Dear Anne and Prof. Manyele, Current best practice as per the means available in most countries is to incinerate the glass syringes at 650+ Deg C, and then preferably compact them. Compaction prior to treatment is unwise since crushing could release pathogens and endanger health workers. Burial without sterilization poses risks as well unless the encapsulation pit is professionally made, and sure to be un-compromised for at least 20 years after the last syringe is placed in it. Autoclaving is also an option, but is technologically unfeasible at most locations due to the need for electrical power. Putting them through an MSF vial crusher after incineration or autoclaving is cumbersome since the needles tend to get caught and jam the slammer arm. Removing the needle with a cutter, and then incinerating (to remove plastics/rubber and sterilize) could adequately prepare a glass syringe to be run through an MSF vial crusher but systematic testing hasn't been undertaken as far as I know -- needles would then go into a needle pit. There are some new appropriate technology auto-combustion incineration systems out there being piloted in the field. One has a built-in crusher, and the other processes them in a separate chamber as a step in a low tech recycling chain, with eventual conversion to marketable products. The effectiveness of these technologies hasn't been field verified at this time, but is certainly a start. Glass syringe safety boxes are typically about 20% heavier than plastic syringe safety boxes, but packed less full. The countries in which I have seen glass syringes (pneumo) are for the most part stockpiling them while building capacity to process them. The overall physical volumes from routine immunization programs are minimal relative to the general medical waste stream (only about 5% by weight of a sampled african country's national hospital waste stream), and storage at a dry locked facility isn't unthinkable. Indications from experts in vaccine delivery indicate that the glass syringe technology won't be commonplace in the future, and is just a transitory delivery mechanism for some of the newer vaccines. It is a shame though that more funding and effort was not invested in R&D prior to dissemination of vaccines in this form since countries now appear to be faced with the dilemma of glass syringe disposal. Prof. Manyele -- If you have an alternative solution that addresses both the biohazard and the compaction of the syringes, I for one, would be delighted to hear of it. Kind regards, Tory Hart ______________________________________________________________________ http://www.technet21beta.org/components/com_agora/img/members/2193/mini_glass-syringes.jpg http://www.technet21beta.org/components/com_agora/img/members/2193/mini_glass-syringe-after-incineration.jpg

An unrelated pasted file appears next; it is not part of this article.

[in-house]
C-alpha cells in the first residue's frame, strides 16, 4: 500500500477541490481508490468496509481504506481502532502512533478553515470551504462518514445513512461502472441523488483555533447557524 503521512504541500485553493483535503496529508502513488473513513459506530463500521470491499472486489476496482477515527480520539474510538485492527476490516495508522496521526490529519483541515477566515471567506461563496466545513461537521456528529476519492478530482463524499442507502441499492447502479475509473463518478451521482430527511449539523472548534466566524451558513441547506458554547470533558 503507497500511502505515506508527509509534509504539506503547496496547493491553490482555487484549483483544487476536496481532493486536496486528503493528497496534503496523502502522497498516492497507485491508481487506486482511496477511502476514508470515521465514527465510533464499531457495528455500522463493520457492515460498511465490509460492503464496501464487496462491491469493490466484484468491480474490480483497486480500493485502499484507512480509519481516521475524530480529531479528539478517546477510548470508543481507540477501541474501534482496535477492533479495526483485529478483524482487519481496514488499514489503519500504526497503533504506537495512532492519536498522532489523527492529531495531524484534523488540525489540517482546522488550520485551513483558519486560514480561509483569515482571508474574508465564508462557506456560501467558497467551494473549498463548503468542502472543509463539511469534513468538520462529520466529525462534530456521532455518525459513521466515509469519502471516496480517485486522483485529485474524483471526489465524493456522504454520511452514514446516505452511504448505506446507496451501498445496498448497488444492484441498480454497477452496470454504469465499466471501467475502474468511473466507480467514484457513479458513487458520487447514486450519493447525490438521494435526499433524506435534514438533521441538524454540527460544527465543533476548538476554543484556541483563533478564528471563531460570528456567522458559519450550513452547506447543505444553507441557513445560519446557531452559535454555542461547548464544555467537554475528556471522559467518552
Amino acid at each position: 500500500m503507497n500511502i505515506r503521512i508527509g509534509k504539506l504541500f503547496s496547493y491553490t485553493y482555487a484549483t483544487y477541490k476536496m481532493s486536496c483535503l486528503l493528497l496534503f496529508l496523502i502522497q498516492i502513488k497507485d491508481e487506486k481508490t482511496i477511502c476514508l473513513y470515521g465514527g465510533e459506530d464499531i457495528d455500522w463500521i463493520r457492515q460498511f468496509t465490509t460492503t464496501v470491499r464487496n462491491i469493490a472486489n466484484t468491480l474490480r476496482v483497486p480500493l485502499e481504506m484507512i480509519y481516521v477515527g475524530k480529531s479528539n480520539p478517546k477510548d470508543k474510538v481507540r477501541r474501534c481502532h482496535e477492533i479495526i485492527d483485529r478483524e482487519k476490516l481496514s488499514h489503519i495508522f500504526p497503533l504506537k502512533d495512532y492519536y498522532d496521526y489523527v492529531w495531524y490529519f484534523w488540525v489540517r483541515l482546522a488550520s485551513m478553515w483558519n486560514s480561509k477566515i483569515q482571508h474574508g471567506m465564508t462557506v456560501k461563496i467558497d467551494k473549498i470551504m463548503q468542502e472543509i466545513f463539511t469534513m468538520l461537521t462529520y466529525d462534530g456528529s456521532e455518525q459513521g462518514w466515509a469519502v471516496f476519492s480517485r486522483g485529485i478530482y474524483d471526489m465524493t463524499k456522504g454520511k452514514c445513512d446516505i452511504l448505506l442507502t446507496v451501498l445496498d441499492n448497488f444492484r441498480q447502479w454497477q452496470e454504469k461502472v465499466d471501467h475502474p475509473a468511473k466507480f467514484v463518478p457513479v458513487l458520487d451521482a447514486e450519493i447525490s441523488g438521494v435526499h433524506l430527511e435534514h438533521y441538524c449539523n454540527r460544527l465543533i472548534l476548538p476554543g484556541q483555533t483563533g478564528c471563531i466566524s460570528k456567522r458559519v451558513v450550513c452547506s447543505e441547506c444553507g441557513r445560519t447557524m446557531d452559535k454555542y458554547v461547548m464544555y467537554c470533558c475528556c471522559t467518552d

14 years ago
Waste of Glass Syringes is also not easy because when glass burns their might be some little blast and in result this makes injuries. Plastic is cheaper then glass it cut cost also. 
14 years ago
Hi Marcia, Unfortunately, there were no public responses regarding this question.  A contact in Rwanda did privately confirm that the problem there is serious and shared photographs of incineration facilities in Kigali overloaded with hundreds of kilos of glass syringes from the Pneumo vaccine.  If JSI has anything to share, such stories might be key to preventing other countries from hurrying into wanting these vaccines without first putting in place the required infrastructure to process this waste. Cheers, Tory
14 years ago
Hi Tory, JSI is working with the MOH on this in Rwanda through its ImmunizationBASICS and MMIS projects. To date, the introduction of the Pneumo 7 vaccine remains an issue both for injection safety and HCWM. Have you had any response to this query to inform the discussion? Thanks, best, Marcia.